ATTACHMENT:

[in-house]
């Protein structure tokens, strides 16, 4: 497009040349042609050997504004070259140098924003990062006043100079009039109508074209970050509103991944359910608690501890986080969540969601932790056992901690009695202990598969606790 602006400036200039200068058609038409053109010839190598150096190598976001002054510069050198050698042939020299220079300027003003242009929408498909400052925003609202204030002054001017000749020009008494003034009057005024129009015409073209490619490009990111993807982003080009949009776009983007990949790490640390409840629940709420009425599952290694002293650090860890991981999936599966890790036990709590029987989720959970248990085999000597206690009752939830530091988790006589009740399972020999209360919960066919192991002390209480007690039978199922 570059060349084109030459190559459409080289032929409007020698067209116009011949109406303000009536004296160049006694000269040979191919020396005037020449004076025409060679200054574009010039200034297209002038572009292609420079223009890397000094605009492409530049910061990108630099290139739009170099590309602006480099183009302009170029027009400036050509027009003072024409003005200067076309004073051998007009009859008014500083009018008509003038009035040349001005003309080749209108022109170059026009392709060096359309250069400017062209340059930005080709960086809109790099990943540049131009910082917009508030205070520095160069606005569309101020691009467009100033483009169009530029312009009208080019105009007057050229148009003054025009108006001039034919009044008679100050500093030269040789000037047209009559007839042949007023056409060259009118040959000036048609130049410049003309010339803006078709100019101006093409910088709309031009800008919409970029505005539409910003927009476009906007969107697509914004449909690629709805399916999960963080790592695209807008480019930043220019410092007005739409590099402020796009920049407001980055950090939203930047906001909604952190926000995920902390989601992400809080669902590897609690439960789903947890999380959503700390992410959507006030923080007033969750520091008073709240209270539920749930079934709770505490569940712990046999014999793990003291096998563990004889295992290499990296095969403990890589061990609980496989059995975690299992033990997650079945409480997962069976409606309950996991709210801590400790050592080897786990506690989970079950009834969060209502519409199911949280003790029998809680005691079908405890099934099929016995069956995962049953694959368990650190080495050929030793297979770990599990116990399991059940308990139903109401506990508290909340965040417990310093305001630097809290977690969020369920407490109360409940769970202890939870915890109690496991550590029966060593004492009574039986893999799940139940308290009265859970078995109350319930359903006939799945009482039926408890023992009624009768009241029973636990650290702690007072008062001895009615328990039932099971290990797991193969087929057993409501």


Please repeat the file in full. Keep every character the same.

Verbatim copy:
[in-house]
């Protein structure tokens, strides 16, 4: 497009040349042609050997504004070259140098924003990062006043100079009039109508074209970050509103991944359910608690501890986080969540969601932790056992901690009695202990598969606790 602006400036200039200068058609038409053109010839190598150096190598976001002054510069050198050698042939020299220079300027003003242009929408498909400052925003609202204030002054001017000749020009008494003034009057005024129009015409073209490619490009990111993807982003080009949009776009983007990949790490640390409840629940709420009425599952290694002293650090860890991981999936599966890790036990709590029987989720959970248990085999000597206690009752939830530091988790006589009740399972020999209360919960066919192991002390209480007690039978199922 570059060349084109030459190559459409080289032929409007020698067209116009011949109406303000009536004296160049006694000269040979191919020396005037020449004076025409060679200054574009010039200034297209002038572009292609420079223009890397000094605009492409530049910061990108630099290139739009170099590309602006480099183009302009170029027009400036050509027009003072024409003005200067076309004073051998007009009859008014500083009018008509003038009035040349001005003309080749209108022109170059026009392709060096359309250069400017062209340059930005080709960086809109790099990943540049131009910082917009508030205070520095160069606005569309101020691009467009100033483009169009530029312009009208080019105009007057050229148009003054025009108006001039034919009044008679100050500093030269040789000037047209009559007839042949007023056409060259009118040959000036048609130049410049003309010339803006078709100019101006093409910088709309031009800008919409970029505005539409910003927009476009906007969107697509914004449909690629709805399916999960963080790592695209807008480019930043220019410092007005739409590099402020796009920049407001980055950090939203930047906001909604952190926000995920902390989601992400809080669902590897609690439960789903947890999380959503700390992410959507006030923080007033969750520091008073709240209270539920749930079934709770505490569940712990046999014999793990003291096998563990004889295992290499990296095969403990890589061990609980496989059995975690299992033990997650079945409480997962069976409606309950996991709210801590400790050592080897786990506690989970079950009834969060209502519409199911949280003790029998809680005691079908405890099934099929016995069956995962049953694959368990650190080495050929030793297979770990599990116990399991059940308990139903109401506990508290909340965040417990310093305001630097809290977690969020369920407490109360409940769970202890939870915890109690496991550590029966060593004492009574039986893999799940139940308290009265859970078995109350319930359903006939799945009482039926408890023992009624009768009241029973636990650290702690007072008062001895009615328990039932099971290990797991193969087929057993409501």